4. Use Technology to Simplify the Process
Once a candidate comes across your engaging job post, of course they'll be itching to apply! With rapid growth in HR technology, the process should be easier, not harder. So what do candidates look for in the application stage? Simplicity. A SHRM study revealed 60 percent of job seekers abandon half-complete online applications if they're too long or complex.
Candidates want to apply for positions in as few steps as possible and know exactly where they stand. Allow candidates to apply with one click via LinkedIn profiles or a resume upload. Use a robust applicant tracking system—one that integrates with your HR software—so you don’t have to waste time re-entering the personal information of every new hire. After someone has applied, send them a personalized email and follow up with regular updates.
5. Make the Interview Process Comfortable
Once you’ve sorted through applications and identified front runners, it’s time to bring the top candidates in for an onsite interview. Keep in mind that this experience is as much for the candidate as it is for the interviewers, and they will be evaluating the company just as much as you are evaluating them.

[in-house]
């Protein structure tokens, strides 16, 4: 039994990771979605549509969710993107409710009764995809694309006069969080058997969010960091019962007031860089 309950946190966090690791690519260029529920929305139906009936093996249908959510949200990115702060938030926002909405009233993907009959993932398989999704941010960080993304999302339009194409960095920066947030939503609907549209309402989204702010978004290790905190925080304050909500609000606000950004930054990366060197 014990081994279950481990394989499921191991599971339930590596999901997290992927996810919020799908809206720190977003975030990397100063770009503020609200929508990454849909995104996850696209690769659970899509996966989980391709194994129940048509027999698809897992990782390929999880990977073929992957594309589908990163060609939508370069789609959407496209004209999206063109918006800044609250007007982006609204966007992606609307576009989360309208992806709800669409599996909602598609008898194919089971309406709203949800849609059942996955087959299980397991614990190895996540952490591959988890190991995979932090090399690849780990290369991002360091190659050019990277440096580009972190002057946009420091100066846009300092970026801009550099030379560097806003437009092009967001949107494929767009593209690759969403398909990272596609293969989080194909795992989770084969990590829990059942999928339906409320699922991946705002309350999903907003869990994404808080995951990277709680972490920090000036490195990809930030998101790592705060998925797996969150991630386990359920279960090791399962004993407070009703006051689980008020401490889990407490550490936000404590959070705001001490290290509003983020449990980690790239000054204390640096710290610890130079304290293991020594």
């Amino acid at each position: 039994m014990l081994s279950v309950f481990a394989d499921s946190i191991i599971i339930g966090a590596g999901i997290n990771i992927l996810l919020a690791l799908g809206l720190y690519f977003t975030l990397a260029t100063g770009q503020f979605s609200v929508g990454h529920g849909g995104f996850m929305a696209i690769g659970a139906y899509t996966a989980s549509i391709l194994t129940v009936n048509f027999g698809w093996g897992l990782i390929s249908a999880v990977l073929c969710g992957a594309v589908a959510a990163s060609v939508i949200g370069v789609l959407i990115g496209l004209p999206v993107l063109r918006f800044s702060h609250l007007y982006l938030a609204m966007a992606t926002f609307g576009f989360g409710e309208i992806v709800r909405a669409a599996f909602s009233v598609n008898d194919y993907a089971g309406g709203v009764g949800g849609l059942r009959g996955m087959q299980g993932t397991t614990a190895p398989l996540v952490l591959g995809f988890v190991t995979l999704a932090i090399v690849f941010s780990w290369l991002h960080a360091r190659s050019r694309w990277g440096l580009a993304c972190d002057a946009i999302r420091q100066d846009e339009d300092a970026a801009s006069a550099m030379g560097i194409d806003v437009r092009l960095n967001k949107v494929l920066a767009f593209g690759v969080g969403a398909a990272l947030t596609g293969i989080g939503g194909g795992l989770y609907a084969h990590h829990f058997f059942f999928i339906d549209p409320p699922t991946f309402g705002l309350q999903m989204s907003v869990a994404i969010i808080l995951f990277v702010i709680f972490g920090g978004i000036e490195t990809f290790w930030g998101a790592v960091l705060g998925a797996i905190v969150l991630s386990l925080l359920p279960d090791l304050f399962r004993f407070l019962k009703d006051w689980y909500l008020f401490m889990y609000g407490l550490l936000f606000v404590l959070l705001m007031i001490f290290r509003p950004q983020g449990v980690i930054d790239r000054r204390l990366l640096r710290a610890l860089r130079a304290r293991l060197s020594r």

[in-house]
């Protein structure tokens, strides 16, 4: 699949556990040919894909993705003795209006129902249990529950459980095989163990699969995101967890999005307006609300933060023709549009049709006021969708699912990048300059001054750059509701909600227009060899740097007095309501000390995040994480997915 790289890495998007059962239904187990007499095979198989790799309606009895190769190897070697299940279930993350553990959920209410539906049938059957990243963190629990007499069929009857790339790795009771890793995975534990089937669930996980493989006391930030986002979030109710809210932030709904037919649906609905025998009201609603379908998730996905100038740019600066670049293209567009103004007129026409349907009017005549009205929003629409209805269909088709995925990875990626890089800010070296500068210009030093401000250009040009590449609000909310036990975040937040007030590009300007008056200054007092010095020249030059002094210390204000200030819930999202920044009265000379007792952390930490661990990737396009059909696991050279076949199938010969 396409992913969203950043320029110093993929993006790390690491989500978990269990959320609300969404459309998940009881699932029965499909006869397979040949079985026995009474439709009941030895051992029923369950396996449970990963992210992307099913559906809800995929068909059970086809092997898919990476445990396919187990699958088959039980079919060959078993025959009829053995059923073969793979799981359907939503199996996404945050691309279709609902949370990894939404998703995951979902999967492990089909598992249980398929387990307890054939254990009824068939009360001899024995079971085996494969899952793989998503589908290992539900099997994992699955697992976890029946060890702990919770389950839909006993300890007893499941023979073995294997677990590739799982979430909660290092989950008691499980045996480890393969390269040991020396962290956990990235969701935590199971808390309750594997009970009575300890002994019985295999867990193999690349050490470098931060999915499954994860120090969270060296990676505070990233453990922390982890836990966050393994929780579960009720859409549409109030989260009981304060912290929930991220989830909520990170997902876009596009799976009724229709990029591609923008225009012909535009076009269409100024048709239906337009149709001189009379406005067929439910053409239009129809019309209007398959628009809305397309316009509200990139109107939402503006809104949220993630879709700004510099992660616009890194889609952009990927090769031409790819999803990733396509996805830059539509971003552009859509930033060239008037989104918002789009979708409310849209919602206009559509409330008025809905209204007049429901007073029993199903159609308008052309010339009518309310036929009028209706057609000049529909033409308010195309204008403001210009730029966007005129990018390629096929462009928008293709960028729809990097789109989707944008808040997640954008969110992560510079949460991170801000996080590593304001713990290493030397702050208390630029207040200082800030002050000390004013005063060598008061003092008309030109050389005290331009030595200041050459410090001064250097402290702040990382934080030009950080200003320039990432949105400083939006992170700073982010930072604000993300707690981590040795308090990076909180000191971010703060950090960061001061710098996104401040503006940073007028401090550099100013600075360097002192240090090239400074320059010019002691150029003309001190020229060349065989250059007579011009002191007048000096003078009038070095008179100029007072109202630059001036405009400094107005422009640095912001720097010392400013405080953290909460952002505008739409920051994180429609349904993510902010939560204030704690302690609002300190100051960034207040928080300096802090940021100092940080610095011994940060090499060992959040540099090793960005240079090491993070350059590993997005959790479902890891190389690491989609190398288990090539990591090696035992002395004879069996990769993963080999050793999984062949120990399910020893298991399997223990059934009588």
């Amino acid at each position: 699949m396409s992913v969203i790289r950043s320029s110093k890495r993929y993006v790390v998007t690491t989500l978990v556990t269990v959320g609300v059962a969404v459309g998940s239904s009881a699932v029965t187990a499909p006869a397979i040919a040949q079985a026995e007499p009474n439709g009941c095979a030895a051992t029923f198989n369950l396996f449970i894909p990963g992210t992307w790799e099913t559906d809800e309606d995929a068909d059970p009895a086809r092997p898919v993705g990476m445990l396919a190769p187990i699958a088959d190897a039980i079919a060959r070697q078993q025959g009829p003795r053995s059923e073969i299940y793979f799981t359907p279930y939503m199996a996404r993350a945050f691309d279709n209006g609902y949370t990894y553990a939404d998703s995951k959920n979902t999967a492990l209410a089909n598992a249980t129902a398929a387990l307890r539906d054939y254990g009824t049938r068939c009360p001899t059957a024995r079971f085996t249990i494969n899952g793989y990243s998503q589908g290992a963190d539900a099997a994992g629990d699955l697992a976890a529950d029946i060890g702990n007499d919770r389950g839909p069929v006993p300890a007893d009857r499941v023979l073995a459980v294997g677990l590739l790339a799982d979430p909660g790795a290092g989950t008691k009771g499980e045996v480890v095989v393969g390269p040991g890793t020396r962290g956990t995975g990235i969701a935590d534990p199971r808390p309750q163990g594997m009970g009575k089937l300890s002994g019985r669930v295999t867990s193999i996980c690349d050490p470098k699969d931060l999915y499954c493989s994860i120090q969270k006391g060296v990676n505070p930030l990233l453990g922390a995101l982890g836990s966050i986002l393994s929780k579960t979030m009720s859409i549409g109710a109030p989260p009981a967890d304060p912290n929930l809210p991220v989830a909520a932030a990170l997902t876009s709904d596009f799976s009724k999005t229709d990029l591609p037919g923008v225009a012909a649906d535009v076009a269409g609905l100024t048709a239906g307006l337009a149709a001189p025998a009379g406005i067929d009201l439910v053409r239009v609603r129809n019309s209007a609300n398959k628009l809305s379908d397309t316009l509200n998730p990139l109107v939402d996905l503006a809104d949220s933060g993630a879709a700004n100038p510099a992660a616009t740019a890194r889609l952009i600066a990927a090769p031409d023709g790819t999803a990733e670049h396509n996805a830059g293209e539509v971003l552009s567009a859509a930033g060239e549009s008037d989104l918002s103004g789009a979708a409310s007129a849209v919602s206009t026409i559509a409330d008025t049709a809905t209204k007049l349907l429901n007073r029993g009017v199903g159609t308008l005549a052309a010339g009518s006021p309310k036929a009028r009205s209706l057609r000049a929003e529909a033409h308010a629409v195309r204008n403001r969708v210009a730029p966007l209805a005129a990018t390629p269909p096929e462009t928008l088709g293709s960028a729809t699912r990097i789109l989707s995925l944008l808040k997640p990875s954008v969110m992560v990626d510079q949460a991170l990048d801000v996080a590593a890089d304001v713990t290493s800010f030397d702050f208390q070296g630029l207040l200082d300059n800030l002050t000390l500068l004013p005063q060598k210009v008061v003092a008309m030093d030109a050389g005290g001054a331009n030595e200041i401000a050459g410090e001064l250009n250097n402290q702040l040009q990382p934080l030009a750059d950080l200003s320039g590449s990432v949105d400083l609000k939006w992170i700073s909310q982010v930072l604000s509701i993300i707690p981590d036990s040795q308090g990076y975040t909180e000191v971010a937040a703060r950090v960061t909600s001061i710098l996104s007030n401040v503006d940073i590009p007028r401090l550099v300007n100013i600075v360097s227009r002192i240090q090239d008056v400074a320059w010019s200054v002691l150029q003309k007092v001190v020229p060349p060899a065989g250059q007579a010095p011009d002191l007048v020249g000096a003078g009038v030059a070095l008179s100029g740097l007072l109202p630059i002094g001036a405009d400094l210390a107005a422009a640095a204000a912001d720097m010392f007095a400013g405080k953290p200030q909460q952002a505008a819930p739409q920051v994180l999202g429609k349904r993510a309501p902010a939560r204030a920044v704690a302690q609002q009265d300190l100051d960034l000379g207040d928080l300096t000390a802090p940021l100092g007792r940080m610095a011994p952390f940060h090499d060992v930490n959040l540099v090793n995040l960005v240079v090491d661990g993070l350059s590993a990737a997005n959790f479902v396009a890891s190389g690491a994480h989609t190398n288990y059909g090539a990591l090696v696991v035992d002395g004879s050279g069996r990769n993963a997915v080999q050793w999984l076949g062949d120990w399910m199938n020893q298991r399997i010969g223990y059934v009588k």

In fact, 47 percent of job seekers surveyed by Jobvite said the in-person interview had the biggest impact on their impression of an employer and a job. If candidates have a bad experience, they can quickly change their minds about the job.
To provide the best candidate experience possible during the interview, prepare applicants beforehand. Let them know what to expect, who they will be speaking with, and how long it will take. Although this information seems pretty basic, many candidates walk into an interview without it. Giving candidates a full rundown of the interview process will help them feel calm and at ease when they arrive.
During the interview, give candidates a complete introduction to the company and culture. Show them around the office, introduce them to potential team members, and leave plenty of time for them to speak with their prospective manager.
6. Personalize the Final Decision
Just because it’s time for you to make a final decision on who to hire doesn't mean you should forget about the candidate experience. There are still some very important touch points in the final stages of the interview process.
When extending an offer, don’t just send an email. Deliver the good news over the phone to make it a more personal experience and help the new hire feel like a part of your company culture from the get-go.
On the flip side, turning candidates down can be uncomfortable for even the most veteran recruiters. Take the extra time to send emails to candidates who don’t land the job. That way, they’ll still think highly of your brand and may apply for a more suitable position in the future. Maintaining good relationships with all candidates helps provide a great candidate experience from start to finish.
In today’s hiring environment, a personalized candidate experience is more important than ever. Regularly evaluate the process to identify ways it could be easier, simpler, or better in any way. What prevents candidates from applying? What prevents them from accepting an offer? What reflects poorly on your brand? Perform a recruiting audit to answer these questions and improve the candidate experience.